February is for snow lovers

I feel too much of a girl at the moment for The Signal and the Noise, not being into baseball, chess, or poker (I did read ahead looking for inspiration – I have so much time on my hands without homework). So for me, it’s back to weather…

When we started this course we were asked what our goals were. One of mine was to be able to throw statistical terminology around like I knew what I was talking about. “Oh, the residuals explain 45% of the variation,” or, “The distribution is somewhat leptokurtotic,” and how about, “The homoscedasticity assumption is satisfied.” Well, during a recent conversation with my boyfriend, I found myself talking like this.

Last Valentines Day I booked a surprise trip to the AMC cabins in the Blue Hills for my boyfriend. I highly recommend these. They are cheap and isolated despite being a short drive from the city. Anyhow, at the time of booking I was informed by the caretaker that, if there was snow on the ground and I didn’t have a SUV, I would have to park at the trail head and use a sled to carry in my stuff. This all sounded fine until the day of departure when there was snow, lots of, and I realised how long the trail was. As part of the plan was to have my boyfriend call me when he finished work on Friday evening and then tell him to meet me at the Blue Hills, on Friday day I was on my own. No worries, I told myself, the sled would be quite big and manageable, possibly also with huskies to help. I hadn’t packed light given that you have to take everything that you would normally take camping and then some for warmth – DID I MENTION THERE WAS A LOT OF SNOW? 6 miles and several trips later I was ready to take my sled out to get firewood and I still wasn’t done. By the time my pleasantly surprised (?) boyfriend arrived, also without an SUV, it was time to hike back down the trail to meet him. Anyhow, the point of my story is that it all just turned out to be so much fun.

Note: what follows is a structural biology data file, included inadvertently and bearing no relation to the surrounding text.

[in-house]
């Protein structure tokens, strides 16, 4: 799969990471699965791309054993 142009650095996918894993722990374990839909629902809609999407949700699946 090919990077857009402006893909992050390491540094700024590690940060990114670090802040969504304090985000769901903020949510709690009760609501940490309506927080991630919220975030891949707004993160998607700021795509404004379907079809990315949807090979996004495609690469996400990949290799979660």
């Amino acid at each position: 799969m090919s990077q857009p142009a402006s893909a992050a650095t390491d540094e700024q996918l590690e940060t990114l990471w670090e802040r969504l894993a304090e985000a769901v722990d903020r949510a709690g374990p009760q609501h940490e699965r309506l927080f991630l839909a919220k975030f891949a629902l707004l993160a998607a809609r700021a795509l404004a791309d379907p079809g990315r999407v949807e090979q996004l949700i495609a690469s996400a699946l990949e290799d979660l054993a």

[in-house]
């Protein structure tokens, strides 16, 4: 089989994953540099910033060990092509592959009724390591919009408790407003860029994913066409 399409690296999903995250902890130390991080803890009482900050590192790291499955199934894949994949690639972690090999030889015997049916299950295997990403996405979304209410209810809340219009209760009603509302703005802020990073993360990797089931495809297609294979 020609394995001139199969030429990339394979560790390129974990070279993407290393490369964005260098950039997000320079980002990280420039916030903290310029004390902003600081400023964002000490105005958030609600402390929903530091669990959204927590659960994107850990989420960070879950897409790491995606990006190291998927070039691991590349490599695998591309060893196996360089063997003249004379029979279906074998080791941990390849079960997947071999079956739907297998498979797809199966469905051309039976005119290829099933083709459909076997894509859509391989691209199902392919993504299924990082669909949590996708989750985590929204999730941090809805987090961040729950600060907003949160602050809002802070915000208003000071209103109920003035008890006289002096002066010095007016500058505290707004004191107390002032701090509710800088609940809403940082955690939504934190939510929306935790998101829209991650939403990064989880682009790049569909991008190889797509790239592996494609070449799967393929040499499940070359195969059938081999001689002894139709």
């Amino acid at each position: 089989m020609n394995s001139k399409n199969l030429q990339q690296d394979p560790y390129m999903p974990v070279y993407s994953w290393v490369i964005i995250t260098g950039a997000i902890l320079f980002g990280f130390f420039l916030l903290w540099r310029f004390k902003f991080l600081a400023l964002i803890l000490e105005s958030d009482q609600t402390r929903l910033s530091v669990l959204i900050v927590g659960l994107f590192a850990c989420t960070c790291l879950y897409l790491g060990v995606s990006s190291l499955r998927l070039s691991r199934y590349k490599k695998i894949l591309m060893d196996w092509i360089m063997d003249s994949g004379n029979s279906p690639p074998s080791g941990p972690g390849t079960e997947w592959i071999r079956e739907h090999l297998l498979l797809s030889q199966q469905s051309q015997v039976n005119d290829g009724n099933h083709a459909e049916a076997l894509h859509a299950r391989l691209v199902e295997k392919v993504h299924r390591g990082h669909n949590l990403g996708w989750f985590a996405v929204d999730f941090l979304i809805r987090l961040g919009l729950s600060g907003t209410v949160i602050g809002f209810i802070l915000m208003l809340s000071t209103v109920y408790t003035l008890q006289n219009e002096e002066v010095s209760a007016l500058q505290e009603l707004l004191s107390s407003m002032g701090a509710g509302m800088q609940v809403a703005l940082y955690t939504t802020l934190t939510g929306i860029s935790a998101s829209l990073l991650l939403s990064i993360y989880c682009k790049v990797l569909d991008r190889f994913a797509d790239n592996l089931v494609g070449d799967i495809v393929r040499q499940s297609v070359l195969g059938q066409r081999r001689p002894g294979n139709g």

And so to my statistical talk. As it is getting colder my thought are turning to cozy winter weekends in the woods. I told my boyfriend that we would have to go the AMC cabins again in the snow. “But how would we know when to book?” he asked. It’s easy I said, “We just find some data on snowfall in the Blue Hills for the last 20 years or so, take a daily average, and find the weekend with the most snowfall.” But I wasn’t done, “Ideally we would then incorporate some sort of prediction for the coming year to refine our model and then book the weekend when it was most likely to snow.” Of course I was going to do all of this for the blog but instead I found this neat graph already compiled by the Blue Hills Observatory. I’m going to incorporate the prediction by the Farmer’s Almanac that this coming winter will be snowier and colder than the last, assume that January, February and March will be a snow fest, and go nuts with my cabin bookings.


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5 Responses to February is for snow lovers

  1. lficarra says:

    I am totally right there with you about feeling very girly in reading Silver’s book. I really held on to the weather chapters as they have been the only topics to spark my interest thus far. With a slight spin on your goals for this class, mine were to develop the ability to read scientific literature and actually understand something of the statistics used to produce results. It is very challenging to read critically when half the methods are in written in incomprehensible statistical jargon.

  2. seanmccanty says:

    Lynn I completely agree about wanting to be able to understand the statistical methods in scientific articles. I think a major problem is the condensation for space that we all struggle with – statistics is meant for summarizing data, so they can get away with cramming a bunch of test statistics and p values in a short space and move on. I really wish articles by default came with a statistical appendix – it would help the readers and, in theory, show us that the authors at least had some idea what they were doing/if it was appropriate.

  3. martinew says:

    Also, does replying to my own blog entry count as one of my responses?

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